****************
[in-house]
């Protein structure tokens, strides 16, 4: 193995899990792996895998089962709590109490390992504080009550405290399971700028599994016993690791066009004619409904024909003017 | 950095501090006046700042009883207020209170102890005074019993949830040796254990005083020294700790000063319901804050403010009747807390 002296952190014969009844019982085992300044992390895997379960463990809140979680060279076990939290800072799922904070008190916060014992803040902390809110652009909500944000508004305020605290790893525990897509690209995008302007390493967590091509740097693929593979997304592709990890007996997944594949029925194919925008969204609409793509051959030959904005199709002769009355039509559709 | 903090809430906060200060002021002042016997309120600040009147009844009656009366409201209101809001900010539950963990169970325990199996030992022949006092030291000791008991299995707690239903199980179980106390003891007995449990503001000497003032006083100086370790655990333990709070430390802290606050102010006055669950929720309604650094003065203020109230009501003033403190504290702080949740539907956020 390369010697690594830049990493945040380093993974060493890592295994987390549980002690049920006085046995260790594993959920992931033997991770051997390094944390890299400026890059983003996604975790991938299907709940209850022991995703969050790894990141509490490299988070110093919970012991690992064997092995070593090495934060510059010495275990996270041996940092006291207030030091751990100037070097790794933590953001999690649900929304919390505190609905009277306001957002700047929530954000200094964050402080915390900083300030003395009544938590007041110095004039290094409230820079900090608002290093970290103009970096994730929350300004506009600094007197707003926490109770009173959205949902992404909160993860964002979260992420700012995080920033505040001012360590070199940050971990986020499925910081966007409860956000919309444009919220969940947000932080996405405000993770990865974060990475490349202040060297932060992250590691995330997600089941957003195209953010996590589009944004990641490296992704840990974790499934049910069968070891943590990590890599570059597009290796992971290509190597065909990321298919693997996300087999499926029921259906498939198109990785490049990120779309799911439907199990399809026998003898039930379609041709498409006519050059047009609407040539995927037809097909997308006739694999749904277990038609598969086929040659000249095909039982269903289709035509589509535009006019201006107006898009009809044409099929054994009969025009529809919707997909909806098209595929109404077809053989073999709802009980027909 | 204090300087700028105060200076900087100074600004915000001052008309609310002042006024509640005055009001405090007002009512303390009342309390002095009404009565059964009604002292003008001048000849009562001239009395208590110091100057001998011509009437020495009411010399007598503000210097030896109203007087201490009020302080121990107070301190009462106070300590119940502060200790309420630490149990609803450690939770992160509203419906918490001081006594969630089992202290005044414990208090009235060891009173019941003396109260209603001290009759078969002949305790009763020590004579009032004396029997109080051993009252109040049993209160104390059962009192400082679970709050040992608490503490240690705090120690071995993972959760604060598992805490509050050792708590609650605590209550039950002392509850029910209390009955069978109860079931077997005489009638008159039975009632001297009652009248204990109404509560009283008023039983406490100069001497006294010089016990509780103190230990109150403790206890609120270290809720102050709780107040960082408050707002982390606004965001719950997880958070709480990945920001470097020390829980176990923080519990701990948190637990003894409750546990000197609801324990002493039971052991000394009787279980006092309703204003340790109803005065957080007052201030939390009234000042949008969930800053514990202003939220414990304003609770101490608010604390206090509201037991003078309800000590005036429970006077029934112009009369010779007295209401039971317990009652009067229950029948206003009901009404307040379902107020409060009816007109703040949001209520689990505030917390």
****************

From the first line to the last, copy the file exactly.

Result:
[in-house]
């Protein structure tokens, strides 16, 4: 193995899990792996895998089962709590109490390992504080009550405290399971700028599994016993690791066009004619409904024909003017 | 950095501090006046700042009883207020209170102890005074019993949830040796254990005083020294700790000063319901804050403010009747807390 002296952190014969009844019982085992300044992390895997379960463990809140979680060279076990939290800072799922904070008190916060014992803040902390809110652009909500944000508004305020605290790893525990897509690209995008302007390493967590091509740097693929593979997304592709990890007996997944594949029925194919925008969204609409793509051959030959904005199709002769009355039509559709 | 903090809430906060200060002021002042016997309120600040009147009844009656009366409201209101809001900010539950963990169970325990199996030992022949006092030291000791008991299995707690239903199980179980106390003891007995449990503001000497003032006083100086370790655990333990709070430390802290606050102010006055669950929720309604650094003065203020109230009501003033403190504290702080949740539907956020 390369010697690594830049990493945040380093993974060493890592295994987390549980002690049920006085046995260790594993959920992931033997991770051997390094944390890299400026890059983003996604975790991938299907709940209850022991995703969050790894990141509490490299988070110093919970012991690992064997092995070593090495934060510059010495275990996270041996940092006291207030030091751990100037070097790794933590953001999690649900929304919390505190609905009277306001957002700047929530954000200094964050402080915390900083300030003395009544938590007041110095004039290094409230820079900090608002290093970290103009970096994730929350300004506009600094007197707003926490109770009173959205949902992404909160993860964002979260992420700012995080920033505040001012360590070199940050971990986020499925910081966007409860956000919309444009919220969940947000932080996405405000993770990865974060990475490349202040060297932060992250590691995330997600089941957003195209953010996590589009944004990641490296992704840990974790499934049910069968070891943590990590890599570059597009290796992971290509190597065909990321298919693997996300087999499926029921259906498939198109990785490049990120779309799911439907199990399809026998003898039930379609041709498409006519050059047009609407040539995927037809097909997308006739694999749904277990038609598969086929040659000249095909039982269903289709035509589509535009006019201006107006898009009809044409099929054994009969025009529809919707997909909806098209595929109404077809053989073999709802009980027909 | 204090300087700028105060200076900087100074600004915000001052008309609310002042006024509640005055009001405090007002009512303390009342309390002095009404009565059964009604002292003008001048000849009562001239009395208590110091100057001998011509009437020495009411010399007598503000210097030896109203007087201490009020302080121990107070301190009462106070300590119940502060200790309420630490149990609803450690939770992160509203419906918490001081006594969630089992202290005044414990208090009235060891009173019941003396109260209603001290009759078969002949305790009763020590004579009032004396029997109080051993009252109040049993209160104390059962009192400082679970709050040992608490503490240690705090120690071995993972959760604060598992805490509050050792708590609650605590209550039950002392509850029910209390009955069978109860079931077997005489009638008159039975009632001297009652009248204990109404509560009283008023039983406490100069001497006294010089016990509780103190230990109150403790206890609120270290809720102050709780107040960082408050707002982390606004965001719950997880958070709480990945920001470097020390829980176990923080519990701990948190637990003894409750546990000197609801324990002493039971052991000394009787279980006092309703204003340790109803005065957080007052201030939390009234000042949008969930800053514990202003939220414990304003609770101490608010604390206090509201037991003078309800000590005036429970006077029934112009009369010779007295209401039971317990009652009067229950029948206003009901009404307040379902107020409060009816007109703040949001209520689990505030917390």